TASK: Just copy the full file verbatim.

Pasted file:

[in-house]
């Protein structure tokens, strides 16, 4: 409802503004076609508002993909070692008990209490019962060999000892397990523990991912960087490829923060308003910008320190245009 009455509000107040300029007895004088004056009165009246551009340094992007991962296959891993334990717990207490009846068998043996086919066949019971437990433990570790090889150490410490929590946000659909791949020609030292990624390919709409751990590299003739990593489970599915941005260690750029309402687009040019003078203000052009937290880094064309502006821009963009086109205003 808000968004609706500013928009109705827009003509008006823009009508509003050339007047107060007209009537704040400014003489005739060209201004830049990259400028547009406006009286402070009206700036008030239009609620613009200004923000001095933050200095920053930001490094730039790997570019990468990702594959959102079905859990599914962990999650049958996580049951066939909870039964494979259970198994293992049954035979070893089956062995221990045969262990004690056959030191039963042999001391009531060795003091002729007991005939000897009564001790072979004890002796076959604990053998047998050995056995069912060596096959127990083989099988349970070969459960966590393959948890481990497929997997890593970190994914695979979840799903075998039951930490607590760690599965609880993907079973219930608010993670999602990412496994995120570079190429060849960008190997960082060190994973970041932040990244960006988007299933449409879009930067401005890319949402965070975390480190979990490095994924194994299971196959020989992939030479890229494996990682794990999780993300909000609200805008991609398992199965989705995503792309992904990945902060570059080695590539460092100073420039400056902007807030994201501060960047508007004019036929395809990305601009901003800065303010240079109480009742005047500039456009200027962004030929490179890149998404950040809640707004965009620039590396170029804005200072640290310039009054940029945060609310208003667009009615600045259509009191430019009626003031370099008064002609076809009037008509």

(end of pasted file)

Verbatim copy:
[in-house]
């Protein structure tokens, strides 16, 4: 409802503004076609508002993909070692008990209490019962060999000892397990523990991912960087490829923060308003910008320190245009 009455509000107040300029007895004088004056009165009246551009340094992007991962296959891993334990717990207490009846068998043996086919066949019971437990433990570790090889150490410490929590946000659909791949020609030292990624390919709409751990590299003739990593489970599915941005260690750029309402687009040019003078203000052009937290880094064309502006821009963009086109205003 808000968004609706500013928009109705827009003509008006823009009508509003050339007047107060007209009537704040400014003489005739060209201004830049990259400028547009406006009286402070009206700036008030239009609620613009200004923000001095933050200095920053930001490094730039790997570019990468990702594959959102079905859990599914962990999650049958996580049951066939909870039964494979259970198994293992049954035979070893089956062995221990045969262990004690056959030191039963042999001391009531060795003091002729007991005939000897009564001790072979004890002796076959604990053998047998050995056995069912060596096959127990083989099988349970070969459960966590393959948890481990497929997997890593970190994914695979979840799903075998039951930490607590760690599965609880993907079973219930608010993670999602990412496994995120570079190429060849960008190997960082060190994973970041932040990244960006988007299933449409879009930067401005890319949402965070975390480190979990490095994924194994299971196959020989992939030479890229494996990682794990999780993300909000609200805008991609398992199965989705995503792309992904990945902060570059080695590539460092100073420039400056902007807030994201501060960047508007004019036929395809990305601009901003800065303010240079109480009742005047500039456009200027962004030929490179890149998404950040809640707004965009620039590396170029804005200072640290310039009054940029945060609310208003667009009615600045259509009191430019009626003031370099008064002609076809009037008509």